The infiltration of immune cells into tissues underlies the establishment of tissue-resident macrophages and responses to infections and tumors. However, the mechanisms immune cells utilize to collectively migrate through tissue barriers in vivo are not yet well understood. In this thesis, I describe two mechanisms that Drosophila immune cells (hemocytes) use to overcome the tissue barrier of the germband in the embryo. One strategy is the strengthening of the actin cortex through developmentally controlled transcriptional regulation induced by the Drosophila proto-oncogene family member Dfos, which I show in Chapter 2. Dfos induces expression of the tetraspanin TM4SF and the filamin Cher leading to higher levels of the activated formin Dia at the cortex and increased cortical F-actin. This enhanced cortical strength allows hemocytes to overcome the physical resistance of the surrounding tissue and translocate their nucleus to move forward. This mechanism affects the speed of migration when hemocytes face a confined environment in vivo. Another aspect of the invasion process is the initial step of the leading hemocytes entering the tissue, which potentially guides the follower cells. In Chapter 3, I describe a novel subpopulation of hemocytes activated by BMP signaling prior to tissue invasion that leads penetration into the germband. Hemocytes that are deficient in BMP signaling activation show impaired persistence at the tissue entry, while their migration speed remains unaffected. This suggests that there might be different mechanisms controlling immune cell migration within the confined environment in vivo, one of these being the general ability to overcome the resistance of the surrounding tissue and another affecting the order of hemocytes that collectively invade the tissue in a stream of individual cells. Together, my findings provide deeper insights into transcriptional changes in immune cells that enable efficient tissue invasion and pave the way for future studies investigating the early colonization of tissues by macrophages in higher organisms. Moreover, they extend the current view of Drosophila immune cell heterogeneity and point toward a potentially conserved role for canonical BMP signaling in specifying immune cells that lead the migration of tissue resident macrophages during embryogenesis.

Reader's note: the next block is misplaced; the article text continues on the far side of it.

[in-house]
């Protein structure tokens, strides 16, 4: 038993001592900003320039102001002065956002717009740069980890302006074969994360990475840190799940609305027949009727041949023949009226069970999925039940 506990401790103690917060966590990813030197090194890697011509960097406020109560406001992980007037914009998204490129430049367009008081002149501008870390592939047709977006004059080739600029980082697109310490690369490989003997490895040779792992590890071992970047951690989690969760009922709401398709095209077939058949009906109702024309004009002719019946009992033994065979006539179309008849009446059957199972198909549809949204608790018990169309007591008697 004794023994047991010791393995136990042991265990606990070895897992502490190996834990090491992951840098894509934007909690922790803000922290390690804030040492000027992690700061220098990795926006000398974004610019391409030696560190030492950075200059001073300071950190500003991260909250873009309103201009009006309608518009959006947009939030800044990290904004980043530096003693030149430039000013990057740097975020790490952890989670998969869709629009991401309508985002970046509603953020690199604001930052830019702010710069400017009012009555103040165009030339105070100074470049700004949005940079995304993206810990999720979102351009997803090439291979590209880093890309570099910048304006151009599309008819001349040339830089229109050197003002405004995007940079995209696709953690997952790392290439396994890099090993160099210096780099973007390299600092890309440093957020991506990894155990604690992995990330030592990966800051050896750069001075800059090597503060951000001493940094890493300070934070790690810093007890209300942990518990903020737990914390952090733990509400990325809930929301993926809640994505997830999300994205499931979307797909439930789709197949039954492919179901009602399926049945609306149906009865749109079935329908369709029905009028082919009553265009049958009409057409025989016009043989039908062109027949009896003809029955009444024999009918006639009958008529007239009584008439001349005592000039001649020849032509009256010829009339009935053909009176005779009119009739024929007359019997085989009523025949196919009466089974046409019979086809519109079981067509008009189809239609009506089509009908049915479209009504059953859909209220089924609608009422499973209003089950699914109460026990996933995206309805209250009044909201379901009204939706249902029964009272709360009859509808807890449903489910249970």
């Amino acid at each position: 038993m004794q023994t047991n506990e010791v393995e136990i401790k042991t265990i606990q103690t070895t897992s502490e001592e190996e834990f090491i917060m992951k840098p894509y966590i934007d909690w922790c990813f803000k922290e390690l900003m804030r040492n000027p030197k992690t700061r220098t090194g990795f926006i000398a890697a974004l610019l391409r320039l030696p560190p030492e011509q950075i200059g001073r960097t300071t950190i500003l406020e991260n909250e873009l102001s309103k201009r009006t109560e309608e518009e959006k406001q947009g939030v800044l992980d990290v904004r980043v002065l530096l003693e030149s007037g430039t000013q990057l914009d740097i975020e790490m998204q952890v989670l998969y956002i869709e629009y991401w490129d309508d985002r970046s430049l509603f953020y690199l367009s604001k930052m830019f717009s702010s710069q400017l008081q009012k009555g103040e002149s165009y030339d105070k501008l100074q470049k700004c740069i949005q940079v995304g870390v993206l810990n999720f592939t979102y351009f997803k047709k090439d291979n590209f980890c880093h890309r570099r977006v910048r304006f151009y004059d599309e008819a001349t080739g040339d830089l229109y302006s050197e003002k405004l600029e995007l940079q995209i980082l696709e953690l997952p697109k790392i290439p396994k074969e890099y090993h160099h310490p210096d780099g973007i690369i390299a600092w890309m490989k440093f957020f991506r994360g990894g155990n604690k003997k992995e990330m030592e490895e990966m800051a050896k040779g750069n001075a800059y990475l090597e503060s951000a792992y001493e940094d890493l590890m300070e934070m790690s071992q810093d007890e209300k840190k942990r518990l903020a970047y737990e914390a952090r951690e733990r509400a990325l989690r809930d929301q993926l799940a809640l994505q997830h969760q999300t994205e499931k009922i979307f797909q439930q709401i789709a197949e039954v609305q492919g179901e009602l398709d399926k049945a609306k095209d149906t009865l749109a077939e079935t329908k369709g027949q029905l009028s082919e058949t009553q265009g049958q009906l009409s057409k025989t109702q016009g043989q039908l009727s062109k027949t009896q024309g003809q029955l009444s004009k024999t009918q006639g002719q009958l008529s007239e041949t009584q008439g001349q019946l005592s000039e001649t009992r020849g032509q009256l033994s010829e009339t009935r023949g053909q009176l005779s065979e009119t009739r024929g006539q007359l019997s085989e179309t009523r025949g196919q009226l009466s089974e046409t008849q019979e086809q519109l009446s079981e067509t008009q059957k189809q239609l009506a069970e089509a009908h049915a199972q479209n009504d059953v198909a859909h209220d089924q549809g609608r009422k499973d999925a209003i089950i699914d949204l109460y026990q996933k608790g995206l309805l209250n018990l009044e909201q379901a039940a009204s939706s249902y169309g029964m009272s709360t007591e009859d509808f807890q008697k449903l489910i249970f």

Wachner S. Transcriptional regulation by Dfos and BMP-signaling support tissue invasion of Drosophila immune cells. 2022. doi:10.15479/at:ista:11193
Wachner, S. (2022). Transcriptional regulation by Dfos and BMP-signaling support tissue invasion of Drosophila immune cells. ISTA. https://doi.org/10.15479/at:ista:11193
Wachner, Stephanie. “Transcriptional Regulation by Dfos and BMP-Signaling Support Tissue Invasion of Drosophila Immune Cells.” ISTA, 2022. https://doi.org/10.15479/at:ista:11193.
S. Wachner, “Transcriptional regulation by Dfos and BMP-signaling support tissue invasion of Drosophila immune cells,” ISTA, 2022.
Wachner S. 2022. Transcriptional regulation by Dfos and BMP-signaling support tissue invasion of Drosophila immune cells. ISTA.
Wachner, Stephanie. Transcriptional Regulation by Dfos and BMP-Signaling Support Tissue Invasion of Drosophila Immune Cells. ISTA, 2022, doi:10.15479/at:ista:11193.
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